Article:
Thanks Lauraleellbp. I've discussed the sand in a substrate post here
. I'm getting the same high reading from the tap so I'm just going to assume petsmart didn't read the strip right or something happened. Not sure. According to my water co.'s website the average for my area is a pH of 9.22. I turned the aerator and filter on max and I'm hoping it will level out. Not sure what that means for water changes though. I'll be taking a sample of both tap and tank water tonight to the lfs and see what they say to do. I don't want to use any chemicals for it since I've read that these things can cause problems too, but, I may just have to.
As far as the ammonia test... after doing some research online it looks like the API kits don't like Chloramine.
Does your source water contain ammonia or chloramine? It used to be that the only chemical used in drinking water was chlorine, but now, both ammonia and chloramine are sometimes used as well by water companies, sometimes alone and sometimes together. Chloramine will register as ammonia to a Nessler reagent, which is what API uses(just like 99% of all the ammonia tests used in the pet industry). Not too surprising as chloramine is a chemical combination of chlorine and ammonia.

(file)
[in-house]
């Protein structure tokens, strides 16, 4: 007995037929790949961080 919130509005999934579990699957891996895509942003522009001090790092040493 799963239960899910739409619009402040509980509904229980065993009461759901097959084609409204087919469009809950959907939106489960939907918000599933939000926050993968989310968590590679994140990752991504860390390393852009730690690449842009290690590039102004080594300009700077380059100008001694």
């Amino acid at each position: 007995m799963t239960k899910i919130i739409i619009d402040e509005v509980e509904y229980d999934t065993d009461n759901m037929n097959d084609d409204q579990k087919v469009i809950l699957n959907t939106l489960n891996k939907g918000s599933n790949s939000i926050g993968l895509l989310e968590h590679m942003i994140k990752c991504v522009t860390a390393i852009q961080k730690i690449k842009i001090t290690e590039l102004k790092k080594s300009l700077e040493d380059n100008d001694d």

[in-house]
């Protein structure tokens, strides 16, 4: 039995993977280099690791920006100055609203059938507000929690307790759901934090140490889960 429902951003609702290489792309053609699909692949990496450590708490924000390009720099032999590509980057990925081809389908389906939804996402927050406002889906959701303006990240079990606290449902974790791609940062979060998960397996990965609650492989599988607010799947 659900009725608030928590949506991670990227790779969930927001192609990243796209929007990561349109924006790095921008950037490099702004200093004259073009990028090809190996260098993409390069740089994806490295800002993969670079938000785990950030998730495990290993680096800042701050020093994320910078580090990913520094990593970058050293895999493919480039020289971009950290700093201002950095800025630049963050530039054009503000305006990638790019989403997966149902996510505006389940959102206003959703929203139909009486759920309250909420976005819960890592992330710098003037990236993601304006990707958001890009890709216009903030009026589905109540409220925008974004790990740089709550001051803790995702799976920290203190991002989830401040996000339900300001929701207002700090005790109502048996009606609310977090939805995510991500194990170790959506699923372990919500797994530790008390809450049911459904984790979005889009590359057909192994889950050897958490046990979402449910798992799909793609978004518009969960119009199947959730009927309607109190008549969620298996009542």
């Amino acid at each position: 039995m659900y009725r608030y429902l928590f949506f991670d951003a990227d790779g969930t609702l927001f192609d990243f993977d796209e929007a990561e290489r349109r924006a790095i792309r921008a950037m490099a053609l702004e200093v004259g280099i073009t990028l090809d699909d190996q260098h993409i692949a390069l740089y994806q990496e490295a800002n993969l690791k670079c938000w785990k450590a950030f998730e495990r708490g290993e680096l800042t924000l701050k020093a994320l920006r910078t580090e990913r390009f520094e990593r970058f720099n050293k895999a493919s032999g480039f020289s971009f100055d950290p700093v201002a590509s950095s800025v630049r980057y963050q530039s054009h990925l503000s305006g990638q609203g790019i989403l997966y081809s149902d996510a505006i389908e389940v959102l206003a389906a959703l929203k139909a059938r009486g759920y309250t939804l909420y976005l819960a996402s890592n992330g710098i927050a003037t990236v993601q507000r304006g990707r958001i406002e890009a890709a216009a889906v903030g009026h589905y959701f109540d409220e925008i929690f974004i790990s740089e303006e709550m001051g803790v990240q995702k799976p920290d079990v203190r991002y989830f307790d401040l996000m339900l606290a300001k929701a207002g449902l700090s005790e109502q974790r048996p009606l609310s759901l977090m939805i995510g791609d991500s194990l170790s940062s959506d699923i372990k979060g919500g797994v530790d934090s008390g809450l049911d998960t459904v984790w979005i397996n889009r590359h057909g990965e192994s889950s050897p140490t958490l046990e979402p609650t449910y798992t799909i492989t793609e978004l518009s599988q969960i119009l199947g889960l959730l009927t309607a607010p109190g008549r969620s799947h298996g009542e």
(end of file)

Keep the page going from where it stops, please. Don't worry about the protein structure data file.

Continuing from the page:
It's not likely that you'll find a non-Nessler reagent test for ammonia in anything but a high-end fish store though, the cheapest one I've found even on the internet costs more than an entire API Master freshwater kit, plus shipping.+
As a fish keeper, I really, really hate chloramine.
If your ammonia reading from the tap is 8ppm, it's a good bet that you have chloramine, that's the most common ammonia reading for chloramine. If the water has been treated by a water conditioner that handles chloramine, the ammonia will be bound in a form harmless to fish, but it will still register at that outrageously toxic level.
If you live in the US, check your water company's website. They are required by law to have public access to added chemicals and chemical analysis of your drinking water. Usually, it's posted on their website.
Taken from: https://answers.yahoo.com/question/i...4154311AAKsghW
According to my water co.'s info we have a MRDL of 4.. not sure what that means, but it's in there. That's probably what's causing the ammonia test to be janky.
MRDL = 4
MRDLG = 4
2.00 - 3.21
Disinfectant used to treat water
Not sure how I'll get an accurate reading from my test kit with all this going on.